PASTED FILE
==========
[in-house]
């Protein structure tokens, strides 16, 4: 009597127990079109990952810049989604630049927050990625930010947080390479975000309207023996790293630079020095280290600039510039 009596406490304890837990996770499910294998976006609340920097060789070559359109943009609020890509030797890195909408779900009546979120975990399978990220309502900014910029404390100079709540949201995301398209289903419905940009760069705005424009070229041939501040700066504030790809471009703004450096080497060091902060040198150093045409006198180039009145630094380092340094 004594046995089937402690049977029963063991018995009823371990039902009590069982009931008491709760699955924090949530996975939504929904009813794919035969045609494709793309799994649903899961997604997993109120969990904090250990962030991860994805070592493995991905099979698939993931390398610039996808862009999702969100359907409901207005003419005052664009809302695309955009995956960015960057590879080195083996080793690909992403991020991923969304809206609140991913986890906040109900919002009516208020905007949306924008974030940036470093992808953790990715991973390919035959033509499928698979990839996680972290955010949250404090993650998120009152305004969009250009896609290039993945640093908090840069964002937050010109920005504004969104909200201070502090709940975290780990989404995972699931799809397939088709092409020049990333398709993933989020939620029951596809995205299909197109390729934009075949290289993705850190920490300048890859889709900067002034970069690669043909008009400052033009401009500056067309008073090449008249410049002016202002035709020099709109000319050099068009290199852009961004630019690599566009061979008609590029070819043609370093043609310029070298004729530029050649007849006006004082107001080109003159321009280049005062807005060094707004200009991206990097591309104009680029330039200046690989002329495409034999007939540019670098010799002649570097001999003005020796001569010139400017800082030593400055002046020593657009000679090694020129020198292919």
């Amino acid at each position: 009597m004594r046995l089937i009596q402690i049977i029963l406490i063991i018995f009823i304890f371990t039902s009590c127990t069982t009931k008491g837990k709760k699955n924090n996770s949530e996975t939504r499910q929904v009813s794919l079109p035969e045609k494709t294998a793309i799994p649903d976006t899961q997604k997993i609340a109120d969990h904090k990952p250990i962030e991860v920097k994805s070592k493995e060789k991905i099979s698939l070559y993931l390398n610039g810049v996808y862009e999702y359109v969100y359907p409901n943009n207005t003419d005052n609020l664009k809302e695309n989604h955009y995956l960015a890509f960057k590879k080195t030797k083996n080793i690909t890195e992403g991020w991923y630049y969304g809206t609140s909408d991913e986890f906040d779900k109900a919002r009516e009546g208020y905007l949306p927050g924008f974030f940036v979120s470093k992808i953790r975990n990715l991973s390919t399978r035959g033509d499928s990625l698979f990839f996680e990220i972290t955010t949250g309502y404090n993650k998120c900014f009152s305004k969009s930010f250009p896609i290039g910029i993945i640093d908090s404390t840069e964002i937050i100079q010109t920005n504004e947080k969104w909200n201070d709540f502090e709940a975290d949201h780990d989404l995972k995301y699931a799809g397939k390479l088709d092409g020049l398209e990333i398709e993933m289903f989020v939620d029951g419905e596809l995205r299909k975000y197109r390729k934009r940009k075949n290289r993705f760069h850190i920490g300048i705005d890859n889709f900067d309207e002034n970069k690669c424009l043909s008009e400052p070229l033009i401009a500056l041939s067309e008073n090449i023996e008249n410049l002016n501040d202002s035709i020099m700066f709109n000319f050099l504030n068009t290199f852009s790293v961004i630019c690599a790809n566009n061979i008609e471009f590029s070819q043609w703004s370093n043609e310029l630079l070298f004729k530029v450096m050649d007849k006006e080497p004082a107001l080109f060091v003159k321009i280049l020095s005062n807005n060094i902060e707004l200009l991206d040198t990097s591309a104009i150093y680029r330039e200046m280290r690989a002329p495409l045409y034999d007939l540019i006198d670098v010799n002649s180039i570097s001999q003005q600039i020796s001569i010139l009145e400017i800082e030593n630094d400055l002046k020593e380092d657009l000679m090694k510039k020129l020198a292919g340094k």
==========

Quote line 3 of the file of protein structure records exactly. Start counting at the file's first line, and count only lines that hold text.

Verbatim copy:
């Amino acid at each position: 009597m004594r046995l089937i009596q402690i049977i029963l406490i063991i018995f009823i304890f371990t039902s009590c127990t069982t009931k008491g837990k709760k699955n924090n996770s949530e996975t939504r499910q929904v009813s794919l079109p035969e045609k494709t294998a793309i799994p649903d976006t899961q997604k997993i609340a109120d969990h904090k990952p250990i962030e991860v920097k994805s070592k493995e060789k991905i099979s698939l070559y993931l390398n610039g810049v996808y862009e999702y359109v969100y359907p409901n943009n207005t003419d005052n609020l664009k809302e695309n989604h955009y995956l960015a890509f960057k590879k080195t030797k083996n080793i690909t890195e992403g991020w991923y630049y969304g809206t609140s909408d991913e986890f906040d779900k109900a919002r009516e009546g208020y905007l949306p927050g924008f974030f940036v979120s470093k992808i953790r975990n990715l991973s390919t399978r035959g033509d499928s990625l698979f990839f996680e990220i972290t955010t949250g309502y404090n993650k998120c900014f009152s305004k969009s930010f250009p896609i290039g910029i993945i640093d908090s404390t840069e964002i937050i100079q010109t920005n504004e947080k969104w909200n201070d709540f502090e709940a975290d949201h780990d989404l995972k995301y699931a799809g397939k390479l088709d092409g020049l398209e990333i398709e993933m289903f989020v939620d029951g419905e596809l995205r299909k975000y197109r390729k934009r940009k075949n290289r993705f760069h850190i920490g300048i705005d890859n889709f900067d309207e002034n970069k690669c424009l043909s008009e400052p070229l033009i401009a500056l041939s067309e008073n090449i023996e008249n410049l002016n501040d202002s035709i020099m700066f709109n000319f050099l504030n068009t290199f852009s790293v961004i630019c690599a790809n566009n061979i008609e471009f590029s070819q043609w703004s370093n043609e310029l630079l070298f004729k530029v450096m050649d007849k006006e080497p004082a107001l080109f060091v003159k321009i280049l020095s005062n807005n060094i902060e707004l200009l991206d040198t990097s591309a104009i150093y680029r330039e200046m280290r690989a002329p495409l045409y034999d007939l540019i006198d670098v010799n002649s180039i570097s001999q003005q600039i020796s001569i010139l009145e400017i800082e030593n630094d400055l002046k020593e380092d657009l000679m090694k510039k020129l020198a292919g340094k």